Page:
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I have to calculate this integral $\int \frac{x}{\sin x}\,{\rm d}x$. Is there any way to evaluate this?

Thanks.

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  • $\begingroup$ Wolframalpha shows one in terms of the polylogarithm function $\endgroup$ – egreg Jan 26 '16 at 10:50
  • $\begingroup$ The key idea is to use a substitution $e^{ix}=z$. The resulting integral is easily expressed in terms of dilogarithms after performing an integration by parts. $\endgroup$ – tired Jan 26 '16 at 11:29
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This integral doesn't have a closed-form solution.

See here Wolfram Alpha

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  • $\begingroup$ How can I recognize this type of integrals ? $\endgroup$ – Nir Movshovitz Jan 26 '16 at 10:58
  • $\begingroup$ @NirMovshovitz If you really want to do so, you should keep several kinds of special integral in mind. However, in my opinion,wasting your time on that is meaningless. $\endgroup$ – Yijun Yuan Jan 26 '16 at 11:02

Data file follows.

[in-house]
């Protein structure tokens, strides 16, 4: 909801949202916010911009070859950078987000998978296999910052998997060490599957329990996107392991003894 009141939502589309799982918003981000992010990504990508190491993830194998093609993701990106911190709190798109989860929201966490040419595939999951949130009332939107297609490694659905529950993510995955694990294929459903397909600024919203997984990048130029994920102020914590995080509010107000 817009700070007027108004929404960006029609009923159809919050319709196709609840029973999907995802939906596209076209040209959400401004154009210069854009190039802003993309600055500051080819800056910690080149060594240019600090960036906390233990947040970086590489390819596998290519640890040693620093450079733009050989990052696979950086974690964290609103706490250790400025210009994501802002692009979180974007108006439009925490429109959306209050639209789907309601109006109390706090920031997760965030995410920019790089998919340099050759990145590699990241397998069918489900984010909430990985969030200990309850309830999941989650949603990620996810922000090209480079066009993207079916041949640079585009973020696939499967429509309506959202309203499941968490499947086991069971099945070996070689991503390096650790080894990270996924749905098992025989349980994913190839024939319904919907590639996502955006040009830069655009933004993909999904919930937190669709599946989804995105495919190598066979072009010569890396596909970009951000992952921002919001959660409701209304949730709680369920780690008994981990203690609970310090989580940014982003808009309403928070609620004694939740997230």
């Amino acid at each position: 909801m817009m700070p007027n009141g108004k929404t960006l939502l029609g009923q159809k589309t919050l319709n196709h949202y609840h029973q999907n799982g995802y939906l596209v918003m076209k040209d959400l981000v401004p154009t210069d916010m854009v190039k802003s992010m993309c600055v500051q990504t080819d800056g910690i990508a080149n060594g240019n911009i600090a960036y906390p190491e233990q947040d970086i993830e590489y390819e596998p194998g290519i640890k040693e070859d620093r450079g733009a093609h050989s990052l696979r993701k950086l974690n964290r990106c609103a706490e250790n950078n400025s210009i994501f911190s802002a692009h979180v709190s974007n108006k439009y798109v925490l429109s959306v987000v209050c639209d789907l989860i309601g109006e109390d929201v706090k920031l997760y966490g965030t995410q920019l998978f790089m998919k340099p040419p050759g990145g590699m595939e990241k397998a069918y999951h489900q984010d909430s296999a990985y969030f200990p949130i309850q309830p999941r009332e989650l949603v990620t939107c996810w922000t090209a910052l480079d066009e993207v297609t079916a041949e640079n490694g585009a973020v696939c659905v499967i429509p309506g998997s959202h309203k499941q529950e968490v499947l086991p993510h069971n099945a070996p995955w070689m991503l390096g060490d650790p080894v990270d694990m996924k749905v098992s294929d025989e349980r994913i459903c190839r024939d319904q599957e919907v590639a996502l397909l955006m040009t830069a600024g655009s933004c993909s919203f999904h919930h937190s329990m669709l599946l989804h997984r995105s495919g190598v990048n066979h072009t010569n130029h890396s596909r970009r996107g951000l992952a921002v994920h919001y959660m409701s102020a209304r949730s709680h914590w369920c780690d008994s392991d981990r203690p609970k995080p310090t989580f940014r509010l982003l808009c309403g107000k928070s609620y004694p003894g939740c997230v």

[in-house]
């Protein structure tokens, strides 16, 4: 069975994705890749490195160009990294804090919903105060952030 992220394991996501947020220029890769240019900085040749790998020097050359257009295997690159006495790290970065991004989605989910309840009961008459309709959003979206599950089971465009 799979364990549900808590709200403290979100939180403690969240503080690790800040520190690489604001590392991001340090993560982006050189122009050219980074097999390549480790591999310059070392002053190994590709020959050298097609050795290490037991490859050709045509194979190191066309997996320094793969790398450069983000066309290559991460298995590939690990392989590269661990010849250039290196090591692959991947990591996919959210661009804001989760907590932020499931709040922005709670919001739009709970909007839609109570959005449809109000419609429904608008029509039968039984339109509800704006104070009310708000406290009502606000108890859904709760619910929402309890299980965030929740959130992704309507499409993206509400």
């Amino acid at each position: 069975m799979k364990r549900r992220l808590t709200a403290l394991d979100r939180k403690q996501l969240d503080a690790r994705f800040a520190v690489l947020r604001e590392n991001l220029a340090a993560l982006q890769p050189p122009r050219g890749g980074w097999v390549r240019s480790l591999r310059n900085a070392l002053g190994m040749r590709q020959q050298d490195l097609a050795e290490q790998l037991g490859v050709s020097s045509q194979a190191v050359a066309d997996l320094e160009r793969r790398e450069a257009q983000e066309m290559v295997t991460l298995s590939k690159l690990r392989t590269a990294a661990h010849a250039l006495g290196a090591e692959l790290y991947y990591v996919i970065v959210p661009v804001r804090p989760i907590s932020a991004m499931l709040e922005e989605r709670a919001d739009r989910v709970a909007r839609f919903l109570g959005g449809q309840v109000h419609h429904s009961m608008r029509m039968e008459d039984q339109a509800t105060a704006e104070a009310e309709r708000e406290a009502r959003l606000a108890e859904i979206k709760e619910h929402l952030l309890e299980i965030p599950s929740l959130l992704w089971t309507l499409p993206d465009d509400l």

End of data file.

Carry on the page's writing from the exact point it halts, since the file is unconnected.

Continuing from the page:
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This function's primitive is not expressable in terms of elementary functions. Basically, you're integrating $\frac{1}{\frac{\sin(x)}{x}}$

See here for a detailed explanation

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The integrand does not admit a closed form antiderivative. See Liouville's theorem and the Risch algorithm for more information. However, its definite counterpart evaluated over $\bigg(0,~\dfrac\pi2\bigg)$ yields twice the value of Catalan's constant as a result.

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